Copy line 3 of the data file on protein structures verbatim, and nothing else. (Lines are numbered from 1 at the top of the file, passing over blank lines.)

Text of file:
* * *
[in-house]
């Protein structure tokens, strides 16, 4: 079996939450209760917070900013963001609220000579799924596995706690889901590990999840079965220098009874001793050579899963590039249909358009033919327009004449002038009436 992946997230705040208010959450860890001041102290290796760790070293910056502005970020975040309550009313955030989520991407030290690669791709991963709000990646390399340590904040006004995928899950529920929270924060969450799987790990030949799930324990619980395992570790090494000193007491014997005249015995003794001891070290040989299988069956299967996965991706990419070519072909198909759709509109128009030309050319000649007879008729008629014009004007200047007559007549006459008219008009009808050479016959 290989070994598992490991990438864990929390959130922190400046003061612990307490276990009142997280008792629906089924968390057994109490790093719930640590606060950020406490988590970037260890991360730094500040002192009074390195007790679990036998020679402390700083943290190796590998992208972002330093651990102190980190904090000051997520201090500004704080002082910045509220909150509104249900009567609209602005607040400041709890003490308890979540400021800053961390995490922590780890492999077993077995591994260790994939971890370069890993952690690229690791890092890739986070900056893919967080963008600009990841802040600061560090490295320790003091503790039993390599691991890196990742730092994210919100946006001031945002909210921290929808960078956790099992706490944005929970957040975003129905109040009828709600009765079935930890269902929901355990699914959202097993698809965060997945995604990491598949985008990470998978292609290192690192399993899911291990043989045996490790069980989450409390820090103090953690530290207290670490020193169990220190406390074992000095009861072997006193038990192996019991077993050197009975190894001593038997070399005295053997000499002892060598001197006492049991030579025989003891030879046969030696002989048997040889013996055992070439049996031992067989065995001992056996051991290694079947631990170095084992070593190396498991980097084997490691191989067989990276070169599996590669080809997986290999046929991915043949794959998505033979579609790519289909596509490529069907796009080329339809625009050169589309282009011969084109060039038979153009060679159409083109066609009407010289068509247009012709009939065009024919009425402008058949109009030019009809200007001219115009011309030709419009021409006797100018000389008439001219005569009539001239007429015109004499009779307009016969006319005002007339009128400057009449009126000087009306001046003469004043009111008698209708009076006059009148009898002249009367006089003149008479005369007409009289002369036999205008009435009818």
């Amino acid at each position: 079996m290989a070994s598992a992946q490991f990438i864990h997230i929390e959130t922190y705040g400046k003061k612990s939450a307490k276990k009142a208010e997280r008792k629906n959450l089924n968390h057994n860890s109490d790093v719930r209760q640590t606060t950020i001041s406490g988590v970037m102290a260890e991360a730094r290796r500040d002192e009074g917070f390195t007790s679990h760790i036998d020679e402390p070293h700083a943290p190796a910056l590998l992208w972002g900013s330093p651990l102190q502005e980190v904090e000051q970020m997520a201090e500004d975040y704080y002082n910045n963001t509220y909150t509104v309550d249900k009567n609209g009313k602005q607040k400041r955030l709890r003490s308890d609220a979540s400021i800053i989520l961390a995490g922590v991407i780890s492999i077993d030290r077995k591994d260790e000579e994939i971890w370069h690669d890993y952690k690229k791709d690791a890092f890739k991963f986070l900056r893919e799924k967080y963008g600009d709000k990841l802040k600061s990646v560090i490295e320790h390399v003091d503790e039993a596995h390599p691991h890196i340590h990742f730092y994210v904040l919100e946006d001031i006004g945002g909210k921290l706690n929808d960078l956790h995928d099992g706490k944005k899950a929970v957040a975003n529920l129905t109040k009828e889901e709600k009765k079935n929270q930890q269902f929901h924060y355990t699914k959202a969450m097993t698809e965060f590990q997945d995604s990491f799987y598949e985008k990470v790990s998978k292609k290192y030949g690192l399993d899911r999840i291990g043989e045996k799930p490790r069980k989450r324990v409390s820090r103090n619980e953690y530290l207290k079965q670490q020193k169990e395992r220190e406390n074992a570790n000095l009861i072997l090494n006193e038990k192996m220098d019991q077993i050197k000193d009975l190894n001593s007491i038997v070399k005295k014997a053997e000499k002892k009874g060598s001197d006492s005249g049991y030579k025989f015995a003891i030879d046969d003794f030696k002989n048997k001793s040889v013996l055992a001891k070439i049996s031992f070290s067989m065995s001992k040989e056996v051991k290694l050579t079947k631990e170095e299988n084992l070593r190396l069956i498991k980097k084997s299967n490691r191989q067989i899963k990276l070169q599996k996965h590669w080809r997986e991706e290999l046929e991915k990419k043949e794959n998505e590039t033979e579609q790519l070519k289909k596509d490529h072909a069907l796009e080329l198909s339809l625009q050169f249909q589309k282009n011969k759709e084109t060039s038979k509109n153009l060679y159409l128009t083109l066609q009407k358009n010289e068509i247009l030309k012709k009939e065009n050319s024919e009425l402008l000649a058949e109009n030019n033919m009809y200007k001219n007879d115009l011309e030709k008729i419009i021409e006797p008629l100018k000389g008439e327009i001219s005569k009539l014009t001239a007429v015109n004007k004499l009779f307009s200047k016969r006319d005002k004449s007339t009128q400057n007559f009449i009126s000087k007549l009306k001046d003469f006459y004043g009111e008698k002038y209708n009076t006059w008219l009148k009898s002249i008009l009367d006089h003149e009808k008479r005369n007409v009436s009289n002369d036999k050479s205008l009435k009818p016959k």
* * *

């Amino acid at each position: 079996m290989a070994s598992a992946q490991f990438i864990h997230i929390e959130t922190y705040g400046k003061k612990s939450a307490k276990k009142a208010e997280r008792k629906n959450l089924n968390h057994n860890s109490d790093v719930r209760q640590t606060t950020i001041s406490g988590v970037m102290a260890e991360a730094r290796r500040d002192e009074g917070f390195t007790s679990h760790i036998d020679e402390p070293h700083a943290p190796a910056l590998l992208w972002g900013s330093p651990l102190q502005e980190v904090e000051q970020m997520a201090e500004d975040y704080y002082n910045n963001t509220y909150t509104v309550d249900k009567n609209g009313k602005q607040k400041r955030l709890r003490s308890d609220a979540s400021i800053i989520l961390a995490g922590v991407i780890s492999i077993d030290r077995k591994d260790e000579e994939i971890w370069h690669d890993y952690k690229k791709d690791a890092f890739k991963f986070l900056r893919e799924k967080y963008g600009d709000k990841l802040k600061s990646v560090i490295e320790h390399v003091d503790e039993a596995h390599p691991h890196i340590h990742f730092y994210v904040l919100e946006d001031i006004g945002g909210k921290l706690n929808d960078l956790h995928d099992g706490k944005k899950a929970v957040a975003n529920l129905t109040k009828e889901e709600k009765k079935n929270q930890q269902f929901h924060y355990t699914k959202a969450m097993t698809e965060f590990q997945d995604s990491f799987y598949e985008k990470v790990s998978k292609k290192y030949g690192l399993d899911r999840i291990g043989e045996k799930p490790r069980k989450r324990v409390s820090r103090n619980e953690y530290l207290k079965q670490q020193k169990e395992r220190e406390n074992a570790n000095l009861i072997l090494n006193e038990k192996m220098d019991q077993i050197k000193d009975l190894n001593s007491i038997v070399k005295k014997a053997e000499k002892k009874g060598s001197d006492s005249g049991y030579k025989f015995a003891i030879d046969d003794f030696k002989n048997k001793s040889v013996l055992a001891k070439i049996s031992f070290s067989m065995s001992k040989e056996v051991k290694l050579t079947k631990e170095e299988n084992l070593r190396l069956i498991k980097k084997s299967n490691r191989q067989i899963k990276l070169q599996k996965h590669w080809r997986e991706e290999l046929e991915k990419k043949e794959n998505e590039t033979e579609q790519l070519k289909k596509d490529h072909a069907l796009e080329l198909s339809l625009q050169f249909q589309k282009n011969k759709e084109t060039s038979k509109n153009l060679y159409l128009t083109l066609q009407k358009n010289e068509i247009l030309k012709k009939e065009n050319s024919e009425l402008l000649a058949e109009n030019n033919m009809y200007k001219n007879d115009l011309e030709k008729i419009i021409e006797p008629l100018k000389g008439e327009i001219s005569k009539l014009t001239a007429v015109n004007k004499l009779f307009s200047k016969r006319d005002k004449s007339t009128q400057n007559f009449i009126s000087k007549l009306k001046d003469f006459y004043g009111e008698k002038y209708n009076t006059w008219l009148k009898s002249i008009l009367d006089h003149e009808k008479r005369n007409v009436s009289n002369d036999k050479s205008l009435k009818p016959k």